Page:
Her watch was in a bag, and she had no plans to wear it for at least six months. But she glanced at her wrist anyway. The window opened with a strain, and the sounds of the shopping district echoed through the streets. The warmth filtered in like a sauna.” THE PELICAN BRIEF Chapter 45, page 432.

In the passage above, John Grisham makes the reader feel as if they are sitting on a hillside watching the busy piers of a small tourist-infested Caribbean island. John Grisham’s use of colors, textures, sounds, and feelings emphasizes his ability at writing. The last sentence “The warmth filtered in like a sauna.” Is one of the similes used in the novel. His description of the humid air where Darby Shaw was sitting is almost present where the reader is sitting.

IV. Symbolism/Allusion

The Pelican Brief is a story about a major government cover-up. Any symbolism is pretty much represented by what the actual symbol is. One symbol that was throughout the novel was Darby Shaw’s hair. Her hair represented her physical and mental state of mind. When her life began to be threatened she cut her hair several times and colored it several different times throughout the novel.

At the end of the novel when she was safe, there was one sentence that represents her feelings: “After 8 days on the beach her body was brown, and her hair was returning to its original color. Maybe she hadn’t ruined it after all.”

In The Pelican Brief Gray Grantham was a reporter for the Washington Post, an existing newspaper. A quote representing this “Is this Gray Grantham with the Washington Post?” Several times during the novel there were references to law books, buildings in New Orleans, Washington, the Caribbean, movies, and also references to existing laws. Another Allusion is a reference to the movie Three Days of the Condor.

“His favorite movie was Three Days of the Condor. He watched it four times before he figured out who was killing whom and why. He could have killed Redford.”

V. Representative Passage on Tone and Author’s Philosophy.

“The President glanced at him. Perfect black suit, white shirt, red silk tie, a bit too much grease on the hair above the ears. He was sick of him, but he’d get over it when the crisis passed and he could get back to golf and Coal could sweat the details.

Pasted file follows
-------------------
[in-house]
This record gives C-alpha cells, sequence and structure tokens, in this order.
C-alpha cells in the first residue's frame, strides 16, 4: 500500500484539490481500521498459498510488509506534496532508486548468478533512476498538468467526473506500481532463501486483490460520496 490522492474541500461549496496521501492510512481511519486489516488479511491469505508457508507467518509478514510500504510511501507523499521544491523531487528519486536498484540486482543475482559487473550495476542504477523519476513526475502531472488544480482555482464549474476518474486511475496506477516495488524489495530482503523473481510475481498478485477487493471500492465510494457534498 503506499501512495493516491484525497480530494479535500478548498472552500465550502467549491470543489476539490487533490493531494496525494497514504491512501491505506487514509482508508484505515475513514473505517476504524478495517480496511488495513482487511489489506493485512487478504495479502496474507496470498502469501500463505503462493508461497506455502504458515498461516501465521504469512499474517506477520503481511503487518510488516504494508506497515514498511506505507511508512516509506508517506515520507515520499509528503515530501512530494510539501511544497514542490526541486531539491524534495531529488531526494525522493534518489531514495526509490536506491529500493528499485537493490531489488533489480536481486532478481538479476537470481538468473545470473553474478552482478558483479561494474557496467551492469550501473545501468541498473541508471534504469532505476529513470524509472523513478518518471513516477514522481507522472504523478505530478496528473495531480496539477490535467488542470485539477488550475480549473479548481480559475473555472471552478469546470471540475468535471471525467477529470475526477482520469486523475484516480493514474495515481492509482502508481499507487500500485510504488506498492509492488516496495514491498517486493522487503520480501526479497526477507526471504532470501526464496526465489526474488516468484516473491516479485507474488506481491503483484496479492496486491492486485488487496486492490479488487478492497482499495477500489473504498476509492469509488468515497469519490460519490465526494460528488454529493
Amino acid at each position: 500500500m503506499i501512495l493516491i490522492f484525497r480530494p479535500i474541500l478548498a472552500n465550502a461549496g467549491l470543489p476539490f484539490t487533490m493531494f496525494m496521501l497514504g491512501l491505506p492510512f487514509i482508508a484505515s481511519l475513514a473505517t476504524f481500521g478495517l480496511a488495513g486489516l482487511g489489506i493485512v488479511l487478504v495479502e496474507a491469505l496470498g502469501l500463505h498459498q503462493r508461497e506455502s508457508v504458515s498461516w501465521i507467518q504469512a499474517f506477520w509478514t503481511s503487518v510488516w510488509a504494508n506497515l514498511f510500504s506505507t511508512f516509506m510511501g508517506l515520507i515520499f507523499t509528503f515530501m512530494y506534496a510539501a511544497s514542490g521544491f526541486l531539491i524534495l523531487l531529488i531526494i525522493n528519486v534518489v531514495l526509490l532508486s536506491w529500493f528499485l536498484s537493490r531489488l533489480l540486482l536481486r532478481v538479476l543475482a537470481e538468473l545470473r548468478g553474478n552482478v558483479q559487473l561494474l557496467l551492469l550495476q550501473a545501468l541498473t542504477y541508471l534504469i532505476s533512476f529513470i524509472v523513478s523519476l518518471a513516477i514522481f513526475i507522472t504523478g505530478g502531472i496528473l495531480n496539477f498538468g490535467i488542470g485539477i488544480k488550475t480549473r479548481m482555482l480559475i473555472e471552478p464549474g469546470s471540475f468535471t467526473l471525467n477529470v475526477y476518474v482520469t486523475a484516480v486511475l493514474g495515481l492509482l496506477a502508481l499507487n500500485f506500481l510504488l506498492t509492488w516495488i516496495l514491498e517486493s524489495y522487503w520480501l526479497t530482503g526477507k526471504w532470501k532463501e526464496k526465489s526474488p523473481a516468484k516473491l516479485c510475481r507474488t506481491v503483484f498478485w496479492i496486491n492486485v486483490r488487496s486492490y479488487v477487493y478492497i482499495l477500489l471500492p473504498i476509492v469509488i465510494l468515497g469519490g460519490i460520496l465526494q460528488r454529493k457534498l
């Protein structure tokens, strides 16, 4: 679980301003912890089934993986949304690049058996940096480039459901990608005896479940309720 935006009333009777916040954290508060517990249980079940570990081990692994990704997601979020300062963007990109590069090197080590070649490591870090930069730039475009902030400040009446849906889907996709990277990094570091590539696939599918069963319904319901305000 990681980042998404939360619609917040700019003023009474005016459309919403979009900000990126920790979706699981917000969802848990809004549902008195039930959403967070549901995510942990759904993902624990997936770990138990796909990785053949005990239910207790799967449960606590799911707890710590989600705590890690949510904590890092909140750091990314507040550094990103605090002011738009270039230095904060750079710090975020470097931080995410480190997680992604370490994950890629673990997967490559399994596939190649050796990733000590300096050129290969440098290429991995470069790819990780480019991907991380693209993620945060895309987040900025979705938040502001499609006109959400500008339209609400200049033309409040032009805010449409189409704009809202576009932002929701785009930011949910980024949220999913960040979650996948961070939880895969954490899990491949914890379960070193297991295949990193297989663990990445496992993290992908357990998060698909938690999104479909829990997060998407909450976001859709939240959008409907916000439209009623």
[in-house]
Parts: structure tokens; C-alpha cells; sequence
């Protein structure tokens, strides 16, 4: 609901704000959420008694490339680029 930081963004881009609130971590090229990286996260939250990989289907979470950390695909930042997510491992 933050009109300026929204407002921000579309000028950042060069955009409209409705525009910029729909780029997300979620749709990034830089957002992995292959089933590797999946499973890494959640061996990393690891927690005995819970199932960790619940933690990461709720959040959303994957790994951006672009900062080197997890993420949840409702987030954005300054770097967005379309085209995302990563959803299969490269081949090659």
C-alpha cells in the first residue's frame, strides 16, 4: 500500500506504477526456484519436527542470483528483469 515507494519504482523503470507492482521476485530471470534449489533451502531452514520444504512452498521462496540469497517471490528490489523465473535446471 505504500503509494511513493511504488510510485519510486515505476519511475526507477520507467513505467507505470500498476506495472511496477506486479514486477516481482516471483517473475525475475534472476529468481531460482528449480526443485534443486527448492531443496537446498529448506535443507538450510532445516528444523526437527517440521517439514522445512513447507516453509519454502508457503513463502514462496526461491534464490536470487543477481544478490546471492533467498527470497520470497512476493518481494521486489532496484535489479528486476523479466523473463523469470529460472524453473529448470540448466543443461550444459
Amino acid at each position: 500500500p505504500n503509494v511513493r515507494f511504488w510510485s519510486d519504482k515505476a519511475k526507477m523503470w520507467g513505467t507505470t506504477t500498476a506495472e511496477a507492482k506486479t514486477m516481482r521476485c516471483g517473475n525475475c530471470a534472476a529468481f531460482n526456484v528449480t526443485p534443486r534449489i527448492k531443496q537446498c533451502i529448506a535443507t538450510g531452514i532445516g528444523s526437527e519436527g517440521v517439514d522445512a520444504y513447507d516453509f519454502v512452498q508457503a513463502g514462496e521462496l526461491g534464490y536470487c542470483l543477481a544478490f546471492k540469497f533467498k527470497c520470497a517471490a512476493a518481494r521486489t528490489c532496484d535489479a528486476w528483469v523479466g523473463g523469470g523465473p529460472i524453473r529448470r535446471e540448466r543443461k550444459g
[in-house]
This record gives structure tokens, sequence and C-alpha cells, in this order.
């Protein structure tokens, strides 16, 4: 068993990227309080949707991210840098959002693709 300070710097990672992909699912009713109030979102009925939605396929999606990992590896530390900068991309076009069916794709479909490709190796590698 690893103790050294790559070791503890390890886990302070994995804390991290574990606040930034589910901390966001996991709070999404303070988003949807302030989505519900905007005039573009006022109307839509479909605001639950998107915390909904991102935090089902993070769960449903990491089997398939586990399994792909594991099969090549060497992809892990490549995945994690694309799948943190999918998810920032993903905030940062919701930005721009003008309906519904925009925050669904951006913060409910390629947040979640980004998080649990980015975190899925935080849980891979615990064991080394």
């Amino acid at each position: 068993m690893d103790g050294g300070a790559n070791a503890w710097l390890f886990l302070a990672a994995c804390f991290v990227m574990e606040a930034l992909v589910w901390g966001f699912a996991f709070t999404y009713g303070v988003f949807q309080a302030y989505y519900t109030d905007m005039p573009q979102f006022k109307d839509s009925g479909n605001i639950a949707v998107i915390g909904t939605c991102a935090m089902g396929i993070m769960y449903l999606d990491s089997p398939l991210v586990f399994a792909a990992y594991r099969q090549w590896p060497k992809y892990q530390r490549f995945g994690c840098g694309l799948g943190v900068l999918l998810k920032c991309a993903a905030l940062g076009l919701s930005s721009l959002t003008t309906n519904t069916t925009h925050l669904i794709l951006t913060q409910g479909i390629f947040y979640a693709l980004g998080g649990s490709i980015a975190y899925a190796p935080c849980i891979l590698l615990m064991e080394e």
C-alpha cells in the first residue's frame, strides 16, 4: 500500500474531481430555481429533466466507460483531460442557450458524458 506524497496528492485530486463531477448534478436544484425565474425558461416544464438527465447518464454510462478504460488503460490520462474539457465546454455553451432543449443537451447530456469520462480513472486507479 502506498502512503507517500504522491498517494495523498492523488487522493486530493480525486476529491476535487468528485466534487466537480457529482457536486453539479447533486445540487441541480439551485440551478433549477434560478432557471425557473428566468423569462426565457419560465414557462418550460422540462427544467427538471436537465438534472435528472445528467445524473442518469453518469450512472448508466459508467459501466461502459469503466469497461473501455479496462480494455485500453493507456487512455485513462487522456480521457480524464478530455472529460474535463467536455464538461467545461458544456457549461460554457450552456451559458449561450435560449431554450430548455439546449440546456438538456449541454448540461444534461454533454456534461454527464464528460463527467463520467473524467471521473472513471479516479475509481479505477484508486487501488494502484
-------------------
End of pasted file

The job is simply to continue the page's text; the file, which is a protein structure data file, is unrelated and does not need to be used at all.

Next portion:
He told himself he had that kind of energy and stamina when he was only thirty-seven, but he knew better.” THE PELICAN BRIEF Chapter 16 page 139.

John Grisham, in this passage, seemed to have a resentful attitude to politicians. His philosophy about them is they are more interested in golf than a major government crisis and choose to let others worry about it.

John would like politicians to care more, he would like them to stop being so “political”. John Grisham is a man that gets things done, and he doesn’t let anyone worry about his problems. In this passage, he is describing the opposite of himself.

VI. Evaluation.

The Pelican Brief was an influence in my life. The book made you think about who you can and can’t trust, and also showed some skills of being sneaky. I think John Grisham’s goal while writing this novel was to strike suspense, fear, happiness, and enjoyment into the hearts of those who read his novel. I know I experienced all those while reading the novel.

The topics in the novel are a government conspiracy, without thinking about the topic, the reader wouldn’t understand the novel. John Grisham’s books are hard to follow if you don’t pay attention, and when a reader does, they are hooked. John Grisham has a way of tricking the reader with suspense to stay up late reading, to finish the book, and learn the truth.

author avatar
William Anderson (Schoolworkhelper Editorial Team)
William completed his Bachelor of Science and Master of Arts in 2013. He current serves as a lecturer, tutor and freelance writer. In his spare time, he enjoys reading, walking his dog and parasailing. Article last reviewed: 2022 | St. Rosemary Institution © 2010-2024 | Creative Commons 4.0